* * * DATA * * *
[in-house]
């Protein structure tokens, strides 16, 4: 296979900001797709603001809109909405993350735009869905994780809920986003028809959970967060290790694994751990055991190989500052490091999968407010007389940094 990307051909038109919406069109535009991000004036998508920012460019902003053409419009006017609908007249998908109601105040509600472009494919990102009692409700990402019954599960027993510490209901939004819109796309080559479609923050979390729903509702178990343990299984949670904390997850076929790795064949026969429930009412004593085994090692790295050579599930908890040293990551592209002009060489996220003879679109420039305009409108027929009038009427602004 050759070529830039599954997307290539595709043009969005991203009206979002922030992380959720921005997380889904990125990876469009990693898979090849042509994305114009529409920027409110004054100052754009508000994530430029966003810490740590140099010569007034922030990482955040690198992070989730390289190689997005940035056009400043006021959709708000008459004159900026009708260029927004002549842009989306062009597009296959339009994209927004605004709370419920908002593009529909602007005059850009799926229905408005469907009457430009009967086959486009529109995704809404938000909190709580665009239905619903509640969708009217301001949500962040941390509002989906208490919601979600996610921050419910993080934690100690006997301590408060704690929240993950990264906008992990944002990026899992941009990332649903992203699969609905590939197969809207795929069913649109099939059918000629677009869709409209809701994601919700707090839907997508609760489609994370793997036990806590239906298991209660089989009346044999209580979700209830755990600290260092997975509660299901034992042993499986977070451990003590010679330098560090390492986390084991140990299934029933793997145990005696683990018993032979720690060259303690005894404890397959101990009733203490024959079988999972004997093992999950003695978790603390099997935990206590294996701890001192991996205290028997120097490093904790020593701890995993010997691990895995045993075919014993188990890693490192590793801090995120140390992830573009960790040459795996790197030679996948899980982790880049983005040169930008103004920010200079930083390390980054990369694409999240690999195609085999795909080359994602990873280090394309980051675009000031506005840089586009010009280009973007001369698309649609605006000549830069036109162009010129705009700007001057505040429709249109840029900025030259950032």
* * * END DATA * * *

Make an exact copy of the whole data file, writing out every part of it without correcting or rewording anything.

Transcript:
[in-house]
């Protein structure tokens, strides 16, 4: 296979900001797709603001809109909405993350735009869905994780809920986003028809959970967060290790694994751990055991190989500052490091999968407010007389940094 990307051909038109919406069109535009991000004036998508920012460019902003053409419009006017609908007249998908109601105040509600472009494919990102009692409700990402019954599960027993510490209901939004819109796309080559479609923050979390729903509702178990343990299984949670904390997850076929790795064949026969429930009412004593085994090692790295050579599930908890040293990551592209002009060489996220003879679109420039305009409108027929009038009427602004 050759070529830039599954997307290539595709043009969005991203009206979002922030992380959720921005997380889904990125990876469009990693898979090849042509994305114009529409920027409110004054100052754009508000994530430029966003810490740590140099010569007034922030990482955040690198992070989730390289190689997005940035056009400043006021959709708000008459004159900026009708260029927004002549842009989306062009597009296959339009994209927004605004709370419920908002593009529909602007005059850009799926229905408005469907009457430009009967086959486009529109995704809404938000909190709580665009239905619903509640969708009217301001949500962040941390509002989906208490919601979600996610921050419910993080934690100690006997301590408060704690929240993950990264906008992990944002990026899992941009990332649903992203699969609905590939197969809207795929069913649109099939059918000629677009869709409209809701994601919700707090839907997508609760489609994370793997036990806590239906298991209660089989009346044999209580979700209830755990600290260092997975509660299901034992042993499986977070451990003590010679330098560090390492986390084991140990299934029933793997145990005696683990018993032979720690060259303690005894404890397959101990009733203490024959079988999972004997093992999950003695978790603390099997935990206590294996701890001192991996205290028997120097490093904790020593701890995993010997691990895995045993075919014993188990890693490192590793801090995120140390992830573009960790040459795996790197030679996948899980982790880049983005040169930008103004920010200079930083390390980054990369694409999240690999195609085999795909080359994602990873280090394309980051675009000031506005840089586009010009280009973007001369698309649609605006000549830069036109162009010129705009700007001057505040429709249109840029900025030259950032």